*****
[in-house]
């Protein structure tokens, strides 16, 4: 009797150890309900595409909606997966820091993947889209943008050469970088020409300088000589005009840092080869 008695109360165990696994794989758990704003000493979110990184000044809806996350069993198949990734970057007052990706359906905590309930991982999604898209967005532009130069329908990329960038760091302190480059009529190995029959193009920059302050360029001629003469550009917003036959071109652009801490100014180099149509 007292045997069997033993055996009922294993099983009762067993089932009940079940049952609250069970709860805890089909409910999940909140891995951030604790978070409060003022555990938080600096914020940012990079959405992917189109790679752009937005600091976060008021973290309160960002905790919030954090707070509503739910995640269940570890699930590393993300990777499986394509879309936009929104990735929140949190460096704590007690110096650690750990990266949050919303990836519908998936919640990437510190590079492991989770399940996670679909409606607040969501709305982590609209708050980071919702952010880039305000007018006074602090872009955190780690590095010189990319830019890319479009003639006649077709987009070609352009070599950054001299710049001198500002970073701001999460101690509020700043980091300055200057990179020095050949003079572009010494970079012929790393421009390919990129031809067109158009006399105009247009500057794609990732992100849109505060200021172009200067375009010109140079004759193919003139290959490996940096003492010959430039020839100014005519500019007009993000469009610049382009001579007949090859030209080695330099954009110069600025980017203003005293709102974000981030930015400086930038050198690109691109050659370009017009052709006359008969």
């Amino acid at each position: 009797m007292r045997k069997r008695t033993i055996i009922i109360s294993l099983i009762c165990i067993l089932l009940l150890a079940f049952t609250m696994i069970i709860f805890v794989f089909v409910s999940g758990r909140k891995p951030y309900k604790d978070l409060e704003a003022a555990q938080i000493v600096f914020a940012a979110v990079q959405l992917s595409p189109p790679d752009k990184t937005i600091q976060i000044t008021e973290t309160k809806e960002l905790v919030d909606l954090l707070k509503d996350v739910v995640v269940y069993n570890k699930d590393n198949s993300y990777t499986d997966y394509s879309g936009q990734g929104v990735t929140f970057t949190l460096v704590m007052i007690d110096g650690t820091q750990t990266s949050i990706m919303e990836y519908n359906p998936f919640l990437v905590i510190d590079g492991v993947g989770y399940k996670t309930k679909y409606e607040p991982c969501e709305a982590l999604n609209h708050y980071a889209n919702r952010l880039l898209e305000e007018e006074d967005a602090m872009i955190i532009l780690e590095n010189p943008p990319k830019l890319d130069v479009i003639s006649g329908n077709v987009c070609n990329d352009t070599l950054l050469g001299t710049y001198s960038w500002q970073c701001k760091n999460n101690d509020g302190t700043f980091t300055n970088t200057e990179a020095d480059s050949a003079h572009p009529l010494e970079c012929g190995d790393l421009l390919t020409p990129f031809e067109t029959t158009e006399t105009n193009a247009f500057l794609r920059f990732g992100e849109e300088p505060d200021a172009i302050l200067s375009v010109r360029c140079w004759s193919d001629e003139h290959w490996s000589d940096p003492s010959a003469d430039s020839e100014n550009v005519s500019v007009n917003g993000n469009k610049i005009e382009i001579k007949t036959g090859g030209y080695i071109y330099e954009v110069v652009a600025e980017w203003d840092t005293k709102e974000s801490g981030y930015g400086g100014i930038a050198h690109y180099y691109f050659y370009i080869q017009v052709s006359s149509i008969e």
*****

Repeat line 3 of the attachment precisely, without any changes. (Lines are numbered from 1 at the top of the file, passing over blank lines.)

């Amino acid at each position: 009797m007292r045997k069997r008695t033993i055996i009922i109360s294993l099983i009762c165990i067993l089932l009940l150890a079940f049952t609250m696994i069970i709860f805890v794989f089909v409910s999940g758990r909140k891995p951030y309900k604790d978070l409060e704003a003022a555990q938080i000493v600096f914020a940012a979110v990079q959405l992917s595409p189109p790679d752009k990184t937005i600091q976060i000044t008021e973290t309160k809806e960002l905790v919030d909606l954090l707070k509503d996350v739910v995640v269940y069993n570890k699930d590393n198949s993300y990777t499986d997966y394509s879309g936009q990734g929104v990735t929140f970057t949190l460096v704590m007052i007690d110096g650690t820091q750990t990266s949050i990706m919303e990836y519908n359906p998936f919640l990437v905590i510190d590079g492991v993947g989770y399940k996670t309930k679909y409606e607040p991982c969501e709305a982590l999604n609209h708050y980071a889209n919702r952010l880039l898209e305000e007018e006074d967005a602090m872009i955190i532009l780690e590095n010189p943008p990319k830019l890319d130069v479009i003639s006649g329908n077709v987009c070609n990329d352009t070599l950054l050469g001299t710049y001198s960038w500002q970073c701001k760091n999460n101690d509020g302190t700043f980091t300055n970088t200057e990179a020095d480059s050949a003079h572009p009529l010494e970079c012929g190995d790393l421009l390919t020409p990129f031809e067109t029959t158009e006399t105009n193009a247009f500057l794609r920059f990732g992100e849109e300088p505060d200021a172009i302050l200067s375009v010109r360029c140079w004759s193919d001629e003139h290959w490996s000589d940096p003492s010959a003469d430039s020839e100014n550009v005519s500019v007009n917003g993000n469009k610049i005009e382009i001579k007949t036959g090859g030209y080695i071109y330099e954009v110069v652009a600025e980017w203003d840092t005293k709102e974000s801490g981030y930015g400086g100014i930038a050198h690109y180099y691109f050659y370009i080869q017009v052709s006359s149509i008969e």